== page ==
When using early binding, a reference to the object class' type library has to be set in the VBIDE (Tools>References), so that the information is gathered prior to compiling. By having this information available to the compiler, it is more efficient at run time. Late binding does not need a reference set, but gets the information at run time, which requires repeated calls to the type library to retrieve the information. Early binding can give problems where an application is developed under one version of the product, but deployed to an earlier version, as the library is not found. For this reason, the code should always be developed under the earliest version of the product that it will be deployed to, or failing that, using late binding.

    What determines whether you are using early or late binding is the variable declaration. If the variable is declared as a type 'Object' it is late bound. If declared as a specific object type it is early bound. How the object is instantiated has no effect on binding. That is, instantiating with '= New Class' or with '= CreateObject(Prog.ID)' does not determine the binding method, it is the variable object declaration. The New keyword instructs the compiler to directly access the object's type library to get information about that object. CreateObject instructs the compiler to look in the registry for the object and locate the type library based on that info.

    There is never any reason to use CreateObject rather than New when you are early binding. Doing so just adds an unnecessary detour through the registry. Conversely, is not possible to use New when instantiating the object if the variable was declared as type 'Object, i.e. late binding.

    As a slight aside, the standard way to instantiate say an Outlook object using early binding would be

    Dim olApp As Outlook.Application

    Set olApp = New Outlook.Application

    However, it is possible to do that in one step with

    Dim olApp As New Outlook.Application

    This is not creating a new instance of an Outlook object in the Dim statement, but rather is telling the compiler to ensure that the Outlook object exists whenever referenced. Variables declared in this way are called "auto-instancing" variables.

    What the compiler effectively does is create code like

    Dim olApp As Outlook.Application
    ' more of your code
    If olApp Is Nothing Then
    Set olApp = New Oulook.Application
    End If

    The compiler does this before every reference to the variable olApp Whilst the test for "Is Nothing" is not a huge overhead, it can add up in long loops in big applications. Worse though, it prevents testing for "Is Nothing" in the code itself as simply using the variable olApp in code ensures that it is instantiated, and thus it can never be Nothing.

    Therefore, this syntax should be discouraged, as it relinquishes control over when objects are created. When you declare a variable with this syntax, an object will automatically be created any time that it is referenced in code and it does not already exist. This can cover up subtle bugs where you accidentally refer to an object variable that should not be instantiated at that point in your code. VBA happily creates a new object for you, and the code could (will?) do something unexpected down the line. These errors tend to be difficult to track down.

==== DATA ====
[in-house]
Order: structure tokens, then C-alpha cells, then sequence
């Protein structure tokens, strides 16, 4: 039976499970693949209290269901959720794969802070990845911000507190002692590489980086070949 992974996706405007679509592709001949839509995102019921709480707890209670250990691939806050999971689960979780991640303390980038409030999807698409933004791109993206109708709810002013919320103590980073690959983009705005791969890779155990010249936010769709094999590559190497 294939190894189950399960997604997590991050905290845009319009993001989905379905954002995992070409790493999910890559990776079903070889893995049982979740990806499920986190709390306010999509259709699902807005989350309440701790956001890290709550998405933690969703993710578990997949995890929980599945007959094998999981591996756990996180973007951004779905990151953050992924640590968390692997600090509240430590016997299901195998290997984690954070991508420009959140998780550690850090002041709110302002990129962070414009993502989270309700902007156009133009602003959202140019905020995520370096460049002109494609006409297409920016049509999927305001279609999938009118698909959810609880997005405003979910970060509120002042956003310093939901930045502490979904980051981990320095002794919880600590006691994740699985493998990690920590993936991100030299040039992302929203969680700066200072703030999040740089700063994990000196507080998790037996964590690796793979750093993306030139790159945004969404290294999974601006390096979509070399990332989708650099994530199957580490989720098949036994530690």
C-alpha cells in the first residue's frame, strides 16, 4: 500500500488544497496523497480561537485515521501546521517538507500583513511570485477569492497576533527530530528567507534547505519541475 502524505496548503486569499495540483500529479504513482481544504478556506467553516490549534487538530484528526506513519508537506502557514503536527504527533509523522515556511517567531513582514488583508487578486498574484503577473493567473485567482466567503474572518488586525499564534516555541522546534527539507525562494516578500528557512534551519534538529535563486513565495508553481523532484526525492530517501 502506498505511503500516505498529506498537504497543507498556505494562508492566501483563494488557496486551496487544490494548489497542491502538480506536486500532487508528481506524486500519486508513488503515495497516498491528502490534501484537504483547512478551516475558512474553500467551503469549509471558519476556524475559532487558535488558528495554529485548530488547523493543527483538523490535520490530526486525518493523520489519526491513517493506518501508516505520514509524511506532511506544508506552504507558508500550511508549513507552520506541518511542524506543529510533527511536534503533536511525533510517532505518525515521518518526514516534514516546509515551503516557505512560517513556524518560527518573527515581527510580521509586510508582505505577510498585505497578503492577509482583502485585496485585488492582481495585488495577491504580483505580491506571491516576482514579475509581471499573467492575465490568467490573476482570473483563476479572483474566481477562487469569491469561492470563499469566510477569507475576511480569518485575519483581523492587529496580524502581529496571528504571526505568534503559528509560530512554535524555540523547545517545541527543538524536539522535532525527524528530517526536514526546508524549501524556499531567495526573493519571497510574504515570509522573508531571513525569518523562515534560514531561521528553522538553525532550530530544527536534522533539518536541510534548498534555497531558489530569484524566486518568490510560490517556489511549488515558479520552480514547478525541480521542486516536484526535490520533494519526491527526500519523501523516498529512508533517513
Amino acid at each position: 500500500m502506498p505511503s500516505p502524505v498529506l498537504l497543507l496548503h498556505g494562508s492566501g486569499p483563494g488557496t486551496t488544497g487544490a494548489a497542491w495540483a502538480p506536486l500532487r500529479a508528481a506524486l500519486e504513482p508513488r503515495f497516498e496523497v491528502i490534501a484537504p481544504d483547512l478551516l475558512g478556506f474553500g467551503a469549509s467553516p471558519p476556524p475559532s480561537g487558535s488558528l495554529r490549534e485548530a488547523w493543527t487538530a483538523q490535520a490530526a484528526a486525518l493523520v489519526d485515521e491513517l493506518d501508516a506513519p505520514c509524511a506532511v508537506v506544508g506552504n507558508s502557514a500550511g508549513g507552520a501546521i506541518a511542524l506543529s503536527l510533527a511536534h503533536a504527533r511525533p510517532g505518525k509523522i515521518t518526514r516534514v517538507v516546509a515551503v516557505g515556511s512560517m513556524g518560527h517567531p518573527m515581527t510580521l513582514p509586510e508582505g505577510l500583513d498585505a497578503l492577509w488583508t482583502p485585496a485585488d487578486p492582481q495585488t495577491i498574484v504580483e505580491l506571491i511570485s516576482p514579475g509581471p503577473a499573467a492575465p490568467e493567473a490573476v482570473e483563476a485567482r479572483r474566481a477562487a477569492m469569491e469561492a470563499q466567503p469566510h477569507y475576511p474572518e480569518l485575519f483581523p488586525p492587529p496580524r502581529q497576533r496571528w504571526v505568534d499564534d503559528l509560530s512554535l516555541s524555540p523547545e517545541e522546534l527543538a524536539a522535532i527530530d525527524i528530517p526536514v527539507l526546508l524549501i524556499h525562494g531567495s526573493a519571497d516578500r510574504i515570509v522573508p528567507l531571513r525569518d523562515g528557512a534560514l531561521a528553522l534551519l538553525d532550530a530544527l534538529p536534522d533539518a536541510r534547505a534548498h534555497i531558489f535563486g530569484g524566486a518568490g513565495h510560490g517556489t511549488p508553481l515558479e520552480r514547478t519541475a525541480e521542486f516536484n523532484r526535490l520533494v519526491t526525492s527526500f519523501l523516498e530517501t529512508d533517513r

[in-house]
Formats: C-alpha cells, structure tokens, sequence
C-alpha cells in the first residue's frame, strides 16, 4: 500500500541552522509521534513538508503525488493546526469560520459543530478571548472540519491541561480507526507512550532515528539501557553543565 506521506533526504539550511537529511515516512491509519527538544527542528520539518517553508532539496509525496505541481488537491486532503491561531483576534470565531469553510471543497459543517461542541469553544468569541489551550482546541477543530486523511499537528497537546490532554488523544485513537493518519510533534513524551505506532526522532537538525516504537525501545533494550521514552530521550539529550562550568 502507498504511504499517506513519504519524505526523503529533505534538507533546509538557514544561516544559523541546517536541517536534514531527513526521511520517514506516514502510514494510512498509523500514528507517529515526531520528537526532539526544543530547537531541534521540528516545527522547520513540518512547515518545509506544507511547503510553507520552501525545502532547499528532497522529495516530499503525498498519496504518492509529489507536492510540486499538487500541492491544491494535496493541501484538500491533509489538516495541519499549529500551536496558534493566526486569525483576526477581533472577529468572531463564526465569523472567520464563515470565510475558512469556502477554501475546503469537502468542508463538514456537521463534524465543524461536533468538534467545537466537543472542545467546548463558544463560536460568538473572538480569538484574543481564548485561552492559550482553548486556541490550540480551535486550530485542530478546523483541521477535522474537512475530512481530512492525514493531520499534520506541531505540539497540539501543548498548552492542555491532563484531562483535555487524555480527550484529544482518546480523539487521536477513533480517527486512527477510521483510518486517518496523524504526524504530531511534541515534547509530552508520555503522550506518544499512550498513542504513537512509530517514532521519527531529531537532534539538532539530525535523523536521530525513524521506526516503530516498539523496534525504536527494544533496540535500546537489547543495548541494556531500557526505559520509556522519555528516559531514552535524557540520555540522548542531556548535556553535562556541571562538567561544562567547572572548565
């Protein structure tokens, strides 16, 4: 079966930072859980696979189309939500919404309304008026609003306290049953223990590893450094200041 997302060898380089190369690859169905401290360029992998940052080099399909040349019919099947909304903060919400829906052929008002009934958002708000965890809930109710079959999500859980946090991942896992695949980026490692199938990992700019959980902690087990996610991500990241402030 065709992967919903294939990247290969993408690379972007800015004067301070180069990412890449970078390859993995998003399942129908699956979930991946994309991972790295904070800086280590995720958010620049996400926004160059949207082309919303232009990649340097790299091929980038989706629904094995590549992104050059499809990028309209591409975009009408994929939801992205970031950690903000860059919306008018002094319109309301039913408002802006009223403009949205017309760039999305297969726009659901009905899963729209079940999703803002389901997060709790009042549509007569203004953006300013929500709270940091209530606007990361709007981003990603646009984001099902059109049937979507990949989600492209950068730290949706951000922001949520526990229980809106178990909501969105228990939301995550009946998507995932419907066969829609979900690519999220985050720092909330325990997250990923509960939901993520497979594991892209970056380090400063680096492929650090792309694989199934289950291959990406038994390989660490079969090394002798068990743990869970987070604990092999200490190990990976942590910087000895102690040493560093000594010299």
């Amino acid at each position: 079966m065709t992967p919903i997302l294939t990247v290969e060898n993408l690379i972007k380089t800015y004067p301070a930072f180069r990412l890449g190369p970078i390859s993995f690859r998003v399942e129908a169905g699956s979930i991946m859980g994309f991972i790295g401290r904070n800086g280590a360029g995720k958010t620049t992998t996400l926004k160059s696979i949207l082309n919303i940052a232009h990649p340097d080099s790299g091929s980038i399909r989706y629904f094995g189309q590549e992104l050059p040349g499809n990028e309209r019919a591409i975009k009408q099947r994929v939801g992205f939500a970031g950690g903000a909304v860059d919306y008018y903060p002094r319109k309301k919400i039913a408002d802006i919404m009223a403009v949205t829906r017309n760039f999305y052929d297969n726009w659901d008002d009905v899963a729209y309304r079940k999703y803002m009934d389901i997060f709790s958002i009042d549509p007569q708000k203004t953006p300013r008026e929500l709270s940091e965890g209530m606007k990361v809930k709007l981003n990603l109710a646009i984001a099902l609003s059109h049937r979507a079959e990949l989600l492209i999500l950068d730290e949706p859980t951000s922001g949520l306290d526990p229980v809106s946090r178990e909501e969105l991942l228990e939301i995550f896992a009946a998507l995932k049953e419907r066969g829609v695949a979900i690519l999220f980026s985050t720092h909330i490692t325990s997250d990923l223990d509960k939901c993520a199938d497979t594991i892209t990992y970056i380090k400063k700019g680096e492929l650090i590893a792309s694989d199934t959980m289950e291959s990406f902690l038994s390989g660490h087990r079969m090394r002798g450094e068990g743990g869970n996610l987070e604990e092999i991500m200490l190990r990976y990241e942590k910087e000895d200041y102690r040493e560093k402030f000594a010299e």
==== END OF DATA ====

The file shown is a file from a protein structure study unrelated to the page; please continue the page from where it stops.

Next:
In summary, in 'early binding' the compiler can figure out much of how to call methods and properties. With 'late binding' the generic interfaces talk to one another, figure things out, and get it to work. "Late binding" is very slow, but more flexible.


    With acknowledgements to Rob Bovey and Chip Pearson.
    ____________________________________________
    Nihil simul inventum est et perfectum

    Abusus non tollit usum

    Last night I dreamed of a small consolation enjoyed only by the blind: Nobody knows the trouble I've not seen!
    James Thurber

  13. #13
    Distinguished Lord of VBAX VBAX Grand Master xld's Avatar
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    Quote Originally Posted by XL-Dennis
    Use adWChar as (if I remember it right the other types are not supported in MDBs) and specify the max length:

    [vba]
    .Append "FirstName", adWChar, 10
    [/vba]
    Dennis,

    Is that a 97 thing? adVarWChar works fine for me with 2000 (which is what Gibbo has?)

    Stanl,

    Useful, I will add the rest to my constants declaration
    ____________________________________________
    Nihil simul inventum est et perfectum

    Abusus non tollit usum

    Last night I dreamed of a small consolation enjoyed only by the blind: Nobody knows the trouble I've not seen!
    James Thurber

  14. #14
    VBAX Mentor XL-Dennis's Avatar
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    Thanks Stan

    Bob - May I suggest that the tutorial will be a KB-article here at VBAX?

    Kind regards,
    Dennis
    Kind regards,
    Dennis

    ExcelKB | .NET & Excel | 2nd edition PED


  15. #15
    Distinguished Lord of VBAX VBAX Grand Master xld's Avatar
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    Quote Originally Posted by XL-Dennis
    Bob - May I suggest that the tutorial will be a KB-article here at VBAX?
    Dennis,

    It is still in its infancy at the moment, it is part of a series on automation I am writing. I extracted this part as it seemed relevant to Gibbo. When a bit more complete, I will post it.
    ____________________________________________
    Nihil simul inventum est et perfectum

    Abusus non tollit usum

    Last night I dreamed of a small consolation enjoyed only by the blind: Nobody knows the trouble I've not seen!
    James Thurber

  16. #16
    VBAX Mentor XL-Dennis's Avatar
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    Stan - I have never figured why I've only been able to use adWChar although I use 2000 as well as 2003. It's simple bombs out...

    Bob - Great, as I believe more and more people will be interested in automation and therefore need some more knowledge and understanding. Pls let us know when You make it available at Your site.

    Kind regards,
    Dennis
    Kind regards,
    Dennis

    ExcelKB | .NET & Excel | 2nd edition PED


  17. #17
    VBAX Master Norie's Avatar
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    I know this thread is solved but I notice nobody mentioned the Access Links Add-In. Is that because it's no use or because it doesn't quite do what the OP wants?

  18. #18
    VBAX Mentor XL-Dennis's Avatar
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    Hi Norie,

    I prefer to control things and add-ins like the Access Links add-in leave much out of my control. In fact, I have never used it

    Kind regards,
    Dennis
    Kind regards,
    Dennis

    ExcelKB | .NET & Excel | 2nd edition PED


  19. #19
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    Thanks all for this thread, proving very useful

    Gibbo